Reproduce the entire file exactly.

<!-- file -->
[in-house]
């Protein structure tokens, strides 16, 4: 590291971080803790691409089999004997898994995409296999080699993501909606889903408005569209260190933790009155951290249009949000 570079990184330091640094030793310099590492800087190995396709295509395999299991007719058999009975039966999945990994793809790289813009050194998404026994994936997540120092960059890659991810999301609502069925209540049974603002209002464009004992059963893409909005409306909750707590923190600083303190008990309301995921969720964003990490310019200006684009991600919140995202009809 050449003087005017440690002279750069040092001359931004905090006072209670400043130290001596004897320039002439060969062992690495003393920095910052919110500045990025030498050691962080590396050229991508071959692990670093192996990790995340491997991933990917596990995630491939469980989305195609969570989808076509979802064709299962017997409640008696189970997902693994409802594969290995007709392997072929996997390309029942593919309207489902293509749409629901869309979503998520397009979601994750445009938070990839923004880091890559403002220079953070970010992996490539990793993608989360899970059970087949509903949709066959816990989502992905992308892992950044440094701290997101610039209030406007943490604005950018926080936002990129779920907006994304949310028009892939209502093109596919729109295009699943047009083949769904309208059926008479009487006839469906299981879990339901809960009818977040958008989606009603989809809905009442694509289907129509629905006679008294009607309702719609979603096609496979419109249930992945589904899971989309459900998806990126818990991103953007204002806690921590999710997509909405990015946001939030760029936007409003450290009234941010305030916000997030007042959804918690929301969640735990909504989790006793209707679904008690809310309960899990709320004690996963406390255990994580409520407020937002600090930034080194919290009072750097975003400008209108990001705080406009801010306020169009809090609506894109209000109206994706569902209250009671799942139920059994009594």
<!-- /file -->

[in-house]
């Protein structure tokens, strides 16, 4: 590291971080803790691409089999004997898994995409296999080699993501909606889903408005569209260190933790009155951290249009949000 570079990184330091640094030793310099590492800087190995396709295509395999299991007719058999009975039966999945990994793809790289813009050194998404026994994936997540120092960059890659991810999301609502069925209540049974603002209002464009004992059963893409909005409306909750707590923190600083303190008990309301995921969720964003990490310019200006684009991600919140995202009809 050449003087005017440690002279750069040092001359931004905090006072209670400043130290001596004897320039002439060969062992690495003393920095910052919110500045990025030498050691962080590396050229991508071959692990670093192996990790995340491997991933990917596990995630491939469980989305195609969570989808076509979802064709299962017997409640008696189970997902693994409802594969290995007709392997072929996997390309029942593919309207489902293509749409629901869309979503998520397009979601994750445009938070990839923004880091890559403002220079953070970010992996490539990793993608989360899970059970087949509903949709066959816990989502992905992308892992950044440094701290997101610039209030406007943490604005950018926080936002990129779920907006994304949310028009892939209502093109596919729109295009699943047009083949769904309208059926008479009487006839469906299981879990339901809960009818977040958008989606009603989809809905009442694509289907129509629905006679008294009607309702719609979603096609496979419109249930992945589904899971989309459900998806990126818990991103953007204002806690921590999710997509909405990015946001939030760029936007409003450290009234941010305030916000997030007042959804918690929301969640735990909504989790006793209707679904008690809310309960899990709320004690996963406390255990994580409520407020937002600090930034080194919290009072750097975003400008209108990001705080406009801010306020169009809090609506894109209000109206994706569902209250009671799942139920059994009594």